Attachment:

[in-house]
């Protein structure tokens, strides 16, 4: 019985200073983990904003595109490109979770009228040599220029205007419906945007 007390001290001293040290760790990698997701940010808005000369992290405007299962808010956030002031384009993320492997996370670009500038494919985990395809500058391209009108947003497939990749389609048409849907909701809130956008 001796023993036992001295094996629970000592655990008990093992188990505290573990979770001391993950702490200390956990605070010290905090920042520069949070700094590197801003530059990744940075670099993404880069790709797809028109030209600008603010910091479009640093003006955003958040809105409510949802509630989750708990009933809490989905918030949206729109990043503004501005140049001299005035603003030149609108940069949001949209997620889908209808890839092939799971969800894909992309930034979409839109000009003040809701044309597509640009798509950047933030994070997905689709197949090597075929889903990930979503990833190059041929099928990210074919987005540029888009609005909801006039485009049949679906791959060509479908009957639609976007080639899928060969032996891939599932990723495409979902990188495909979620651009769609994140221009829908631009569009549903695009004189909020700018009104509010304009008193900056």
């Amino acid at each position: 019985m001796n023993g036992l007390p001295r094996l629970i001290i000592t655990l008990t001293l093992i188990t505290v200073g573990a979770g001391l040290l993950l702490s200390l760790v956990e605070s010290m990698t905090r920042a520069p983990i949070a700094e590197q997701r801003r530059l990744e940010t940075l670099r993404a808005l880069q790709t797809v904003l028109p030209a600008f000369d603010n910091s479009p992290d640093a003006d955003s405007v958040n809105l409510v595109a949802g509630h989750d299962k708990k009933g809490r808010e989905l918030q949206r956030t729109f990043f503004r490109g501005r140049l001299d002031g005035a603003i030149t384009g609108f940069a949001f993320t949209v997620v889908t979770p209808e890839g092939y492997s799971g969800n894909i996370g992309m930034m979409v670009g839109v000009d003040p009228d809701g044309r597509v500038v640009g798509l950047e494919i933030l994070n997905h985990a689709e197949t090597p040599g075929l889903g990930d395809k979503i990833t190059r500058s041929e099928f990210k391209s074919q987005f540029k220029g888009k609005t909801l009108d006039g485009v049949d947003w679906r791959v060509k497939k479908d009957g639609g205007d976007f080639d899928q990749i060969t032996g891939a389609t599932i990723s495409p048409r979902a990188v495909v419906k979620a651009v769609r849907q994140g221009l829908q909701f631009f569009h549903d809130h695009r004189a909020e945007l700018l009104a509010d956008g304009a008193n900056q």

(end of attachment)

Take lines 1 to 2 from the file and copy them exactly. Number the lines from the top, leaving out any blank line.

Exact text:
[in-house]
């Protein structure tokens, strides 16, 4: 019985200073983990904003595109490109979770009228040599220029205007419906945007 007390001290001293040290760790990698997701940010808005000369992290405007299962808010956030002031384009993320492997996370670009500038494919985990395809500058391209009108947003497939990749389609048409849907909701809130956008 001796023993036992001295094996629970000592655990008990093992188990505290573990979770001391993950702490200390956990605070010290905090920042520069949070700094590197801003530059990744940075670099993404880069790709797809028109030209600008603010910091479009640093003006955003958040809105409510949802509630989750708990009933809490989905918030949206729109990043503004501005140049001299005035603003030149609108940069949001949209997620889908209808890839092939799971969800894909992309930034979409839109000009003040809701044309597509640009798509950047933030994070997905689709197949090597075929889903990930979503990833190059041929099928990210074919987005540029888009609005909801006039485009049949679906791959060509479908009957639609976007080639899928060969032996891939599932990723495409979902990188495909979620651009769609994140221009829908631009569009549903695009004189909020700018009104509010304009008193900056």